Unlike other similar model villages, Saltaire is not a museum, but a living community. Keen to promote self-reliance, Titus Salt built 40 shops in his new village and people came from miles around to shop, attracted by the clean streets and variety of goods on offer. Even today there’s an excellent range of independent outlets to browse, run by local people and often offering products with an ethical slant. It’s a retail success story that is traced back to its roots by local historian, Roger Clarke, in his book called ‘A Penny for Going’ (available from Saltaire United Reformed Church Shop, £8.50), which includes marvellous images of old shop fronts.

Walking around the village I can’t help thinking Titus Salt would be pleased by how it has developed. He was keen to offer his workers and their families recreational diversions and these still exist aplenty. You can take a narrow boat ride (on a vessel appropriately called ‘Titus’), enjoy a tour with costumed guides (Salts Walks), go on a woodland walk or see and hear the amazing Wurlitzer Organ in Victoria Hall. There’s also Saltaire Festival (September 7th-16th) offering a host of events from open gardens to children’s activities and markets and before then Saltaire Arts Trail (May 5th-7th). Expect to see striking works in unusual locations making the best of the village’s beautiful setting. And while I don’t think the great man would be too impressed by the bars, I for one can rejoice in the locally brewed ales that carry the Saltaire marque.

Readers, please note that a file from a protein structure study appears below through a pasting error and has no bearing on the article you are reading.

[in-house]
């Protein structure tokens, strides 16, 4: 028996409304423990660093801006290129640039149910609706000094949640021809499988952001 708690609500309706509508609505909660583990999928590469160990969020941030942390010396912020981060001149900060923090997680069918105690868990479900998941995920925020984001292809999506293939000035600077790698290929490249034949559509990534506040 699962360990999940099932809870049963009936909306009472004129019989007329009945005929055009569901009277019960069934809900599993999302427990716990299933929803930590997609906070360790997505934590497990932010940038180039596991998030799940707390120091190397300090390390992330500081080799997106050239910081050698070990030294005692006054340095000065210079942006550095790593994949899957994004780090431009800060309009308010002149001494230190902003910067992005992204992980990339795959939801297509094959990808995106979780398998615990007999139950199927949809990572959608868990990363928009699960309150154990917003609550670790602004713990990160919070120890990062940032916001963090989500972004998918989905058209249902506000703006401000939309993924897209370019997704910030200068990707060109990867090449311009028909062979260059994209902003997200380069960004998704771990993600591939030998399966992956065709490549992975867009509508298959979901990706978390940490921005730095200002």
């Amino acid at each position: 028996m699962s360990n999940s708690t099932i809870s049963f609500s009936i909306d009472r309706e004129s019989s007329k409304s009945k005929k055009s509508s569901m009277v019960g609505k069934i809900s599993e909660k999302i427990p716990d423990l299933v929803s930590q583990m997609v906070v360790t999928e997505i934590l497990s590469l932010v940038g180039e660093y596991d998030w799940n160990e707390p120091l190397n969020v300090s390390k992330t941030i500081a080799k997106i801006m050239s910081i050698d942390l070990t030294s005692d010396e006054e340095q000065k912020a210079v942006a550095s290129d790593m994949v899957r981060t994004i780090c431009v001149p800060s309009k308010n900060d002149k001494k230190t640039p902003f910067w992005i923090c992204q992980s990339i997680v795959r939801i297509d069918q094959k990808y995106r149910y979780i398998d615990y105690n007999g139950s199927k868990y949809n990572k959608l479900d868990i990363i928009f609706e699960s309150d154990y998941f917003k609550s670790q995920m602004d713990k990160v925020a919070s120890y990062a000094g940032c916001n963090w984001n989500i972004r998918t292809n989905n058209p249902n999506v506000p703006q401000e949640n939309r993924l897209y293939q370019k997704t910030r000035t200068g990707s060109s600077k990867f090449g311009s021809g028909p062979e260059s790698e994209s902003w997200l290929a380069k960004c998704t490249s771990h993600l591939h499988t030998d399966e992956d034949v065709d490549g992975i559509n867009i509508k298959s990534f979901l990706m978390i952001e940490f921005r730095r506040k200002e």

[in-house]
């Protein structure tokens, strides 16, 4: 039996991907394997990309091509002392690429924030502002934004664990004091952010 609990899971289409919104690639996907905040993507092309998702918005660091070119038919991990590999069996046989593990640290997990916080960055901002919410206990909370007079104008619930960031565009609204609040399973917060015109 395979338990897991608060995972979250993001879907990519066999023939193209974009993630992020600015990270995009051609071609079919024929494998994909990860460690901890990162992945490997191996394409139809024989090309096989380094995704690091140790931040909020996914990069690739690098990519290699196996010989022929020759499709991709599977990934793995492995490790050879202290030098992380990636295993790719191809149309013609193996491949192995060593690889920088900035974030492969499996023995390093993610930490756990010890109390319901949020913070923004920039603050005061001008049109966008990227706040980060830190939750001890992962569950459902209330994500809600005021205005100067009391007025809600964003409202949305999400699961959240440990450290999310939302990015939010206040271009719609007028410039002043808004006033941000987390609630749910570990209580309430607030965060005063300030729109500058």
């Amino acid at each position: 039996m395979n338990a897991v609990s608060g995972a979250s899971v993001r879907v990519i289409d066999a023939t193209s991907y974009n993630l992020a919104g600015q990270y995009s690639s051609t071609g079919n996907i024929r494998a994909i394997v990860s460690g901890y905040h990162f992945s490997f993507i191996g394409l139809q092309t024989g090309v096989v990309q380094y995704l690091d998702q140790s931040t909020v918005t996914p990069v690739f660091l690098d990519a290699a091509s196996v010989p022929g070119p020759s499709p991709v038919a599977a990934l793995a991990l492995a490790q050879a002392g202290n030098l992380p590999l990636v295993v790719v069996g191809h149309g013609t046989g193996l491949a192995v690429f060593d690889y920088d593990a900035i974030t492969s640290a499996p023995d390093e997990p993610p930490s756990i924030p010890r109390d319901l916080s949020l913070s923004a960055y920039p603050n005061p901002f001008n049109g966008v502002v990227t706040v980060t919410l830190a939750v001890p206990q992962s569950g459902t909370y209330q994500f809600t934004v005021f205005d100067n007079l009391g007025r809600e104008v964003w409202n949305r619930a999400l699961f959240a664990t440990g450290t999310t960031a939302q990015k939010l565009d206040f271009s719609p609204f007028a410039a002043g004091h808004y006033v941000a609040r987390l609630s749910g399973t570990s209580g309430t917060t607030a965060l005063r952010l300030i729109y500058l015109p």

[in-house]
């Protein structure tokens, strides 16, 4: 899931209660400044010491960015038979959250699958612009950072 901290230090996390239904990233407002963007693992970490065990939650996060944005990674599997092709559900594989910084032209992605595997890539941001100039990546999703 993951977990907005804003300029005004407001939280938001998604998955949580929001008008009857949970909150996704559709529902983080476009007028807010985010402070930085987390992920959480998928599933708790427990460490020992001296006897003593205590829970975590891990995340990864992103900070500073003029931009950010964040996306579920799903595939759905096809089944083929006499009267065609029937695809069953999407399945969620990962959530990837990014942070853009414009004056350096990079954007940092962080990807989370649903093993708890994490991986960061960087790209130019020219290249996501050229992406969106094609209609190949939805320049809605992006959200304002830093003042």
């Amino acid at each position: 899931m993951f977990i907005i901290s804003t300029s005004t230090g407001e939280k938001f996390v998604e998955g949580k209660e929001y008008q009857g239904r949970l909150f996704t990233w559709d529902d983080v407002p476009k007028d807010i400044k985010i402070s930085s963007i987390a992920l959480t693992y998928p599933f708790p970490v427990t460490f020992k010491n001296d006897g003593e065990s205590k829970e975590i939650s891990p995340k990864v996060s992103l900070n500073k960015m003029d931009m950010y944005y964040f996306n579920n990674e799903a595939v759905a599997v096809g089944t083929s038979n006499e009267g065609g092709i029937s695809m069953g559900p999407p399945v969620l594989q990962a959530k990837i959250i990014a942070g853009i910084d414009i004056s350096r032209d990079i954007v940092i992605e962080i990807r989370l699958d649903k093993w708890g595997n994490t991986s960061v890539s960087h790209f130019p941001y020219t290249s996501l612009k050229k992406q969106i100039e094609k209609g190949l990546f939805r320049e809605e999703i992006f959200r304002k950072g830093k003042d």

Salts Mill overlooks the River Aire Salts Mill overlooks the River Aire

Chatting with locals you soon discover that they come from all over the UK and beyond, adding to a rich and creative neighbourhood mix. I suppose it’s easy to glamourise life in Saltaire in the past. Because people couldn’t afford clocks, knocker-uppers roamed the streets at 5am banging on doors to rouse folk for the morning shift. But Titus had an undeniably optimistic view of how things could be made better for his fellow citizens and built a village accordingly. That vision still shines through and is just one reason why Saltaire residents are rightly so proud of their home.